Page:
Tremendous Monkey Ball Banana Mania Overview: It Will not Fairly You

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Super Monkey Ball Banana Mania Review: It Won’t Quite You

RRP $ 40.00

“Super Monkey Ball: Banana Mania is a welcome but imprecise remake that lacks detail.”


  • High resolution graphics

  • Lots of customization options

  • New modes and ways to play

  • Classic soundtrack available as DLC


  • Stages without details

  • Shaky controls

  • Unforgettable story and soundtrack

  • Some weak party games

While 20 years have passed since the original Super Monkey Ball was released, the game remains true to its arcade roots. That coin-op influence is still felt in Super Monkey Ball Banana Mania, the franchise’s newest installment.

Banana Mania is an “extended” HD remake for PC, Nintendo Switch, PlayStation 4, PS5, Xbox One and Xbox Series X / S. It combines all the courses from the first three games in the series: Super Monkey Ball, Super Monkey Ball 2 and Super Monkey Ball Deluxe, the last of which was just a compilation of the first two games and Banana Mania effectively became a compilation of a compilation. The game was developed by Ryu Ga Gotoku, a Sega-affiliated development team with strong connections to Amusement Visions (the developer of the original game) and published by Sega.

I went to Banana Mania and expected the best. Super Monkey Ball was a staple of my childhood: spending long hours huddled around the TV with my younger sister, handing the controller back and forth as we tried to torment our way through the expert level. We yelled at each other as we blew up our monkeys in Monkey Race and pushed each other off the stage in Monkey Fight. We both played the original game so many times that at that point it was mostly muscle memory. In stark contrast, I mostly played Banana Mania alone, curled up on my sofa, trying to figure out each phase for myself.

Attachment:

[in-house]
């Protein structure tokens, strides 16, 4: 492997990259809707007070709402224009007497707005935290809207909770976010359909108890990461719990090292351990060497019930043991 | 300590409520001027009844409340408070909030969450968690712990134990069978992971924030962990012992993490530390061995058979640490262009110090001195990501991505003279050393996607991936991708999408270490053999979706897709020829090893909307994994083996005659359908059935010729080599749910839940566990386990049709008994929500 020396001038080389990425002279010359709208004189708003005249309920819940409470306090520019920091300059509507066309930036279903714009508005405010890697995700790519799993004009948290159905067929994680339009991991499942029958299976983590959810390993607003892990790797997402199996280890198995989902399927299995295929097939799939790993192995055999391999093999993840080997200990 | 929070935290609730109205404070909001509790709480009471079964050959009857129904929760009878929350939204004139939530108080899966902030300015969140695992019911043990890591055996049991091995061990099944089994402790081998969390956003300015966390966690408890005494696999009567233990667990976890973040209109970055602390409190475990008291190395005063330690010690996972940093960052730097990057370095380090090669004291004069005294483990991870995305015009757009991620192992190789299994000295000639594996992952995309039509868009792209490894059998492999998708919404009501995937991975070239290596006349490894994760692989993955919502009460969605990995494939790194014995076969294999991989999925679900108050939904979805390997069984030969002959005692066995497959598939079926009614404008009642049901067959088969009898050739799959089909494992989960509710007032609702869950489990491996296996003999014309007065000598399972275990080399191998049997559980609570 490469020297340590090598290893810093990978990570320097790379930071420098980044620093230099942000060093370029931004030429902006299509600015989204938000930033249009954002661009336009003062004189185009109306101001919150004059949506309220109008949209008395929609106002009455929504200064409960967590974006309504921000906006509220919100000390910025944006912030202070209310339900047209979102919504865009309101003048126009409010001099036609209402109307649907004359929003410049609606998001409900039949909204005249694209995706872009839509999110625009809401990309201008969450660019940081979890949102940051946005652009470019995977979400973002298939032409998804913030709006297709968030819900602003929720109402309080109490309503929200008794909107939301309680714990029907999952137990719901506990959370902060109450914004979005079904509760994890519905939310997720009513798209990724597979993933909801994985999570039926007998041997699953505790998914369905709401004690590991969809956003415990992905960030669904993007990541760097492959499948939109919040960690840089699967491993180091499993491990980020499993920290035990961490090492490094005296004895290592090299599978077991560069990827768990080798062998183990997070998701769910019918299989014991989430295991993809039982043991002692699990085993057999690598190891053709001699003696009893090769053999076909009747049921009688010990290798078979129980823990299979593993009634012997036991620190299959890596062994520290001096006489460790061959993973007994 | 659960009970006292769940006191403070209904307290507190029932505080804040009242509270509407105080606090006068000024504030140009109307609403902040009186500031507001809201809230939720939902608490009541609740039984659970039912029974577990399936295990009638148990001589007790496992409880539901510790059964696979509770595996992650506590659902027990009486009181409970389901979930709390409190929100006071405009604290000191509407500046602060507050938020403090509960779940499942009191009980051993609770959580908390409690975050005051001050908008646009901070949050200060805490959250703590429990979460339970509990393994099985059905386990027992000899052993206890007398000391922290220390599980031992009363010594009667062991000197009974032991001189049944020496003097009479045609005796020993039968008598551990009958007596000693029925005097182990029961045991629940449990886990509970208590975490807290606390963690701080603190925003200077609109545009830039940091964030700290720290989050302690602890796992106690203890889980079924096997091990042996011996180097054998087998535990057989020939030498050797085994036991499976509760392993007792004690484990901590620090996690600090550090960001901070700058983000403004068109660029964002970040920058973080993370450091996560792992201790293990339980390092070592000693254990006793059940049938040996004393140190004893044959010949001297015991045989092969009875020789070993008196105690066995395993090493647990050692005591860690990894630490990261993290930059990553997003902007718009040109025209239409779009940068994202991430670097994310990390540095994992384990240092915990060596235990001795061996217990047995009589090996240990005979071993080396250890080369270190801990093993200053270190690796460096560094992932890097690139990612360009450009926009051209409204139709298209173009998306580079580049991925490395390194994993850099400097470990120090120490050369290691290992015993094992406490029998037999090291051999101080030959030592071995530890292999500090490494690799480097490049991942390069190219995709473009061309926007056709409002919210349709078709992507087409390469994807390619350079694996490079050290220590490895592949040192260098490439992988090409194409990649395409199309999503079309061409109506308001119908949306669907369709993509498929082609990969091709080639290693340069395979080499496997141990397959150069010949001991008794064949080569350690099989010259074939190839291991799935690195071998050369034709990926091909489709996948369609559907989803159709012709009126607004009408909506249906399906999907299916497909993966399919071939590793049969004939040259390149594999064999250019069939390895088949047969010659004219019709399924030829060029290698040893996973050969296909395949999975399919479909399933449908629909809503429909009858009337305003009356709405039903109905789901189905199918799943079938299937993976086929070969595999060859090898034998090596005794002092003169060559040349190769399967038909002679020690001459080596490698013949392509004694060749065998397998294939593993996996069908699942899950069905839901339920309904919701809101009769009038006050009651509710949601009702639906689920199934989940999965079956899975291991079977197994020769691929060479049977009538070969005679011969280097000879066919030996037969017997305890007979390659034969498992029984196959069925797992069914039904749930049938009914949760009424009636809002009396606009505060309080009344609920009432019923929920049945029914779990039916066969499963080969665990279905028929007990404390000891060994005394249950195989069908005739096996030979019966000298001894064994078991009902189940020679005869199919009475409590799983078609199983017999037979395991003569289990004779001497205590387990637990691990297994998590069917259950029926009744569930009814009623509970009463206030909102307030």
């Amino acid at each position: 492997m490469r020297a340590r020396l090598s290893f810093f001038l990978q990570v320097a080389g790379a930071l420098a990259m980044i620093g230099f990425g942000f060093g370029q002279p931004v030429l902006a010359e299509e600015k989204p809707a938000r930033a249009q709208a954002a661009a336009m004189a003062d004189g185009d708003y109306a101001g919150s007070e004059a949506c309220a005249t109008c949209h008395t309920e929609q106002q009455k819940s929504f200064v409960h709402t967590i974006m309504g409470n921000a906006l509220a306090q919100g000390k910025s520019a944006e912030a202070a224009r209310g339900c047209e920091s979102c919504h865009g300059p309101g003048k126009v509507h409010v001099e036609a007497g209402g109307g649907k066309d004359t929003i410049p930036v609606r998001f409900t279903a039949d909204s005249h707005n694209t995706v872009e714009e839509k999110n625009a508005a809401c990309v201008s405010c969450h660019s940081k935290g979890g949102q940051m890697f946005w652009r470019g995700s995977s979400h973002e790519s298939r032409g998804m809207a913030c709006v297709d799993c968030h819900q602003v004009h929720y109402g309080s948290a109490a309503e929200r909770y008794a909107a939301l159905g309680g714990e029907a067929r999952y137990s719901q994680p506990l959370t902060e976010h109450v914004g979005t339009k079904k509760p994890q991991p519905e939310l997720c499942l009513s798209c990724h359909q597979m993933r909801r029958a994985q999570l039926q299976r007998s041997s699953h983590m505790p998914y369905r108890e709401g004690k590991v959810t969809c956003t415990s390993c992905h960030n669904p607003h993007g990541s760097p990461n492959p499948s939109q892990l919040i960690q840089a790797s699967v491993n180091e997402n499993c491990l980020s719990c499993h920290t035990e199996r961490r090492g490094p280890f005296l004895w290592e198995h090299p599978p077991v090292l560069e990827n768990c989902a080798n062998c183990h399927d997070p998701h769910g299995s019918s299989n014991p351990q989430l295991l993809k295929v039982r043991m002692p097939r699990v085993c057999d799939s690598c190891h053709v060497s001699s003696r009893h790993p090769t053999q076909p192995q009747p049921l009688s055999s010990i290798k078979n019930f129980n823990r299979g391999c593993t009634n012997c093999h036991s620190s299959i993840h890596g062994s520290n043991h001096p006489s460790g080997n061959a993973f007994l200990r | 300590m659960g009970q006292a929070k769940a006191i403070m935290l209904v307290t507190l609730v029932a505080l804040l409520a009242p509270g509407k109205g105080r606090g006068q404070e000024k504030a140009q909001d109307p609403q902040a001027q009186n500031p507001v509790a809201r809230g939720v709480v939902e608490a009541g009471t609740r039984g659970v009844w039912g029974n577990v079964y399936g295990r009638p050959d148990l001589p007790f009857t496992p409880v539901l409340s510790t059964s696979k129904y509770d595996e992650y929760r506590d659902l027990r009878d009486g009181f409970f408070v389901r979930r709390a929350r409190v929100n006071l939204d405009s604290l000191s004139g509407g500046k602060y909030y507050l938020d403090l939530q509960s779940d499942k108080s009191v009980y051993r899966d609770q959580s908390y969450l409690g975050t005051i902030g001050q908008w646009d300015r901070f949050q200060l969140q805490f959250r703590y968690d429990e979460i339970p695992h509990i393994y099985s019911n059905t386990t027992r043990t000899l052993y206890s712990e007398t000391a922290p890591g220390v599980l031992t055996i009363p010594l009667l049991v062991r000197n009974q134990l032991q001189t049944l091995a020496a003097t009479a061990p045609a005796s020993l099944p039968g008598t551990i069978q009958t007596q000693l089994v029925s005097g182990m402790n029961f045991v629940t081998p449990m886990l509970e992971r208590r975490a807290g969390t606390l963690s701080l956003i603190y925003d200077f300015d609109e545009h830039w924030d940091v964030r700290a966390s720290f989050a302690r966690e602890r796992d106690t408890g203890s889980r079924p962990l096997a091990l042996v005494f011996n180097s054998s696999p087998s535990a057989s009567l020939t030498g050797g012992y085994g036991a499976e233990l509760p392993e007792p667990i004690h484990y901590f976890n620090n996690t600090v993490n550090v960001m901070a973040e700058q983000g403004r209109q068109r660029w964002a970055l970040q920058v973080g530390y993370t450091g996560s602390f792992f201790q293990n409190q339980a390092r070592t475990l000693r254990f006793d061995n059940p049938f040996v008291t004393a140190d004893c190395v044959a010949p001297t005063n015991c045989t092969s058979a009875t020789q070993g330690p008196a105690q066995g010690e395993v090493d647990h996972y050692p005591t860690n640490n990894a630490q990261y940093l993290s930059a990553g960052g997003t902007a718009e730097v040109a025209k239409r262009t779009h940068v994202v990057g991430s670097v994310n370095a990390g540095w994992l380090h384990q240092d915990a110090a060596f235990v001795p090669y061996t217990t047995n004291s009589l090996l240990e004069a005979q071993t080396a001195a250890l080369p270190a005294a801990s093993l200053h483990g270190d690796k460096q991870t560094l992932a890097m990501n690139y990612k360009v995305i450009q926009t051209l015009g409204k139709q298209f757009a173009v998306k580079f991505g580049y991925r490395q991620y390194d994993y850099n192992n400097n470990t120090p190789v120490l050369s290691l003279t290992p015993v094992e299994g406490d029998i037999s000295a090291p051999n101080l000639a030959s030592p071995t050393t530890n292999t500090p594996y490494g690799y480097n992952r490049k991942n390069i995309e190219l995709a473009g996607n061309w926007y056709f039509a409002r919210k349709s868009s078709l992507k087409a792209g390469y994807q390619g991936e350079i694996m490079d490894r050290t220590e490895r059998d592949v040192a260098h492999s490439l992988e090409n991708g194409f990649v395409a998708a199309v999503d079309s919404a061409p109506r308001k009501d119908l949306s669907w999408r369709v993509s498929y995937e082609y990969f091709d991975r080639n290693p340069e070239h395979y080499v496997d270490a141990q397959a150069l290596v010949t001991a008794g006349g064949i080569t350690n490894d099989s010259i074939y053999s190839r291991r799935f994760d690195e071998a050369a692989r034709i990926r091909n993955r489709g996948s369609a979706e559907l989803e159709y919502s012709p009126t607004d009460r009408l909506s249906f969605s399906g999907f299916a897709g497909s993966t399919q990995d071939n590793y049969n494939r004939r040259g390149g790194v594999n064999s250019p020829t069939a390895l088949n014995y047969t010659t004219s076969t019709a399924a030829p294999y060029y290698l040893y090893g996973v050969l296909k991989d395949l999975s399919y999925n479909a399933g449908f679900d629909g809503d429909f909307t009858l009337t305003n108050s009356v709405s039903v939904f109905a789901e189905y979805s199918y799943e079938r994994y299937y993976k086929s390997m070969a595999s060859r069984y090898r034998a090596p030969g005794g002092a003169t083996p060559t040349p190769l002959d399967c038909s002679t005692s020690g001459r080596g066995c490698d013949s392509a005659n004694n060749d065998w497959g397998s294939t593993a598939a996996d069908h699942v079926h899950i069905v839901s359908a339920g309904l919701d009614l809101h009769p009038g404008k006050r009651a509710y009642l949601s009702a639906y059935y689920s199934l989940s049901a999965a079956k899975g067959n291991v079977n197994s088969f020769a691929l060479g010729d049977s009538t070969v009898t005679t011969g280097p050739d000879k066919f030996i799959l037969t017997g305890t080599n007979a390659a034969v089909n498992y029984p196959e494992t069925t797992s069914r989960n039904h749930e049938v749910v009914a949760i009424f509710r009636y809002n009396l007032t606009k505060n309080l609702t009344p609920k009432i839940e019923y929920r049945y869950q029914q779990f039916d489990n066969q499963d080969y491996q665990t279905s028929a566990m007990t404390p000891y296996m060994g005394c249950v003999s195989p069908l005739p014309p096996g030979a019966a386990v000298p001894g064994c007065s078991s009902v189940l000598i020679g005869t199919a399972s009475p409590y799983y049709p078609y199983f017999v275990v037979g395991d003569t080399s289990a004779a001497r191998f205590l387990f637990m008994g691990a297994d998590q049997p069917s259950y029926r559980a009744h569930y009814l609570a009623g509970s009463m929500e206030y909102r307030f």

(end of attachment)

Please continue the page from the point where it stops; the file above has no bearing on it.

While the game is undeniably Monkey Ball, it felt like Monkey Ball through a filter: distorted and just different enough to get me off my game. It’s more of a chore than a fun flashback.

The main attraction

Banana Mania draws its narrative and many of its phases from the story mode of Super Monkey Ball Deluxe. The friendly monkeys AiAi, MeeMee, GonGon and Baby just want to enjoy some bananas, but the nefarious Dr. Bad-Boon steals them all and sends the monkeys on a journey through the world of the game to get their yellow fruits back. The story plays a much smaller role than in Deluxe; There is no dialogue and very little actual story content. It’s more of a disgustingly cute loose thread that connects the game’s themed worlds. After seeing the first short cutscenes, I wanted to skip them and just get on with the stages. Narrative is not really a strong (or necessary) part of Monkey Ball. The complete courses of Monkey Balls 1 and 2 are also considered part of the main game and are referred to as “Challenges”.

AiAi tries to avoid a rotten banana in Dark Banana Mode.

The gameplay retains the arcade-y, point-oriented feel of the original titles while doing a few tweaks to ensure Banana Mania doesn’t look like it was ripped out of an arcade cabinet. I no longer had to worry about using up my whole life or losing my points after falling off a stage too many times, which made things easier. The stages range from frustratingly satisfying to simply frustrating: nothing compares to that Dark Souls-like feeling when you finally make it through a difficult phase, but most of the time you just want to spam the new helper mode or use points to skip stages. The game aims to remove many of the frustrations that come with getting stuck at a certain stage, but make no mistake, Banana Mania is just as tough as the other games in the series.

It doesn’t feel improved, just different.

Even so, the harshness often feels unfair. Much of Deluxe’s ​​time-based level design won’t hold up in 2021, and the new stages are tricky rather than challenging. The controls feel both too stiff and too sensitive, and fighting the camera was often more difficult than actually completing a level. The challenge courses of Monkey Balls 1 and 2 feel mostly the same, but the physics and movement potential are just so different that my GameCube muscle memory has failed. It doesn’t feel improved, just different.

Side shows

The game includes a variety of “party games” from the history of the series. These mini-games range from the more traditional ones like Monkey Bowling and Monkey Soccer to the more unusual ones like Monkey Dogfight and Monkey Boat. The quality of the games also ranges from pretty good to terrible. Monkey billiards is great fun and the AI ​​is strong enough to keep you busy. It also includes a new user interface that will help you aim your shot better than ever. Monkey Baseball, a simplified form of baseball that plays similarly to Toy Field mode in Super Mario Baseball, is also fun once you master the stiff controls.